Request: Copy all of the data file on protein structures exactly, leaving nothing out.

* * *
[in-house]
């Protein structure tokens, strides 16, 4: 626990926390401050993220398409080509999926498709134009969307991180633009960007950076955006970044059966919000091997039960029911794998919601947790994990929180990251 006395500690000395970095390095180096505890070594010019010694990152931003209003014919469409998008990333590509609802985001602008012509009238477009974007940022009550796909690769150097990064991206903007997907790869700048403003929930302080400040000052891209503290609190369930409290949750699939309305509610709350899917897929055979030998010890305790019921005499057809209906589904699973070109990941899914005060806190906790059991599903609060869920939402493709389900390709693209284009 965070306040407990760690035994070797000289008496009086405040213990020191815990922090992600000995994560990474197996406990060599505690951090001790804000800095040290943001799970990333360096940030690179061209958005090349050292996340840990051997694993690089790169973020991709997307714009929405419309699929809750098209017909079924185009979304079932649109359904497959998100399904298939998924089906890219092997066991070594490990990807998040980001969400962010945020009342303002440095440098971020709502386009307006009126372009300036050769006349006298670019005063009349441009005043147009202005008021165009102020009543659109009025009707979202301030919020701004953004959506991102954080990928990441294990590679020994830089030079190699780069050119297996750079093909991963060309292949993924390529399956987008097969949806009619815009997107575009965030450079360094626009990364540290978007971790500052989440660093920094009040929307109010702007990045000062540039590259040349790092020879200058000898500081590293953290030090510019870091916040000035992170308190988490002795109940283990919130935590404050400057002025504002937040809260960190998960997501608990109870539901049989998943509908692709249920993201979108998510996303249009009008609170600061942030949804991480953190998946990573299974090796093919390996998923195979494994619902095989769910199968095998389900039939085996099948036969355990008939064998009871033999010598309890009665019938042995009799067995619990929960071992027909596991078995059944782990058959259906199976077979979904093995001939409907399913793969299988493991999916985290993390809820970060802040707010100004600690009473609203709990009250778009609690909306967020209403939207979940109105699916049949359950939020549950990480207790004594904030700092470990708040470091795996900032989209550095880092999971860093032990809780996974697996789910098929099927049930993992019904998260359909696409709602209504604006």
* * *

[in-house]
């Protein structure tokens, strides 16, 4: 626990926390401050993220398409080509999926498709134009969307991180633009960007950076955006970044059966919000091997039960029911794998919601947790994990929180990251 006395500690000395970095390095180096505890070594010019010694990152931003209003014919469409998008990333590509609802985001602008012509009238477009974007940022009550796909690769150097990064991206903007997907790869700048403003929930302080400040000052891209503290609190369930409290949750699939309305509610709350899917897929055979030998010890305790019921005499057809209906589904699973070109990941899914005060806190906790059991599903609060869920939402493709389900390709693209284009 965070306040407990760690035994070797000289008496009086405040213990020191815990922090992600000995994560990474197996406990060599505690951090001790804000800095040290943001799970990333360096940030690179061209958005090349050292996340840990051997694993690089790169973020991709997307714009929405419309699929809750098209017909079924185009979304079932649109359904497959998100399904298939998924089906890219092997066991070594490990990807998040980001969400962010945020009342303002440095440098971020709502386009307006009126372009300036050769006349006298670019005063009349441009005043147009202005008021165009102020009543659109009025009707979202301030919020701004953004959506991102954080990928990441294990590679020994830089030079190699780069050119297996750079093909991963060309292949993924390529399956987008097969949806009619815009997107575009965030450079360094626009990364540290978007971790500052989440660093920094009040929307109010702007990045000062540039590259040349790092020879200058000898500081590293953290030090510019870091916040000035992170308190988490002795109940283990919130935590404050400057002025504002937040809260960190998960997501608990109870539901049989998943509908692709249920993201979108998510996303249009009008609170600061942030949804991480953190998946990573299974090796093919390996998923195979494994619902095989769910199968095998389900039939085996099948036969355990008939064998009871033999010598309890009665019938042995009799067995619990929960071992027909596991078995059944782990058959259906199976077979979904093995001939409907399913793969299988493991999916985290993390809820970060802040707010100004600690009473609203709990009250778009609690909306967020209403939207979940109105699916049949359950939020549950990480207790004594904030700092470990708040470091795996900032989209550095880092999971860093032990809780996974697996789910098929099927049930993992019904998260359909696409709602209504604006």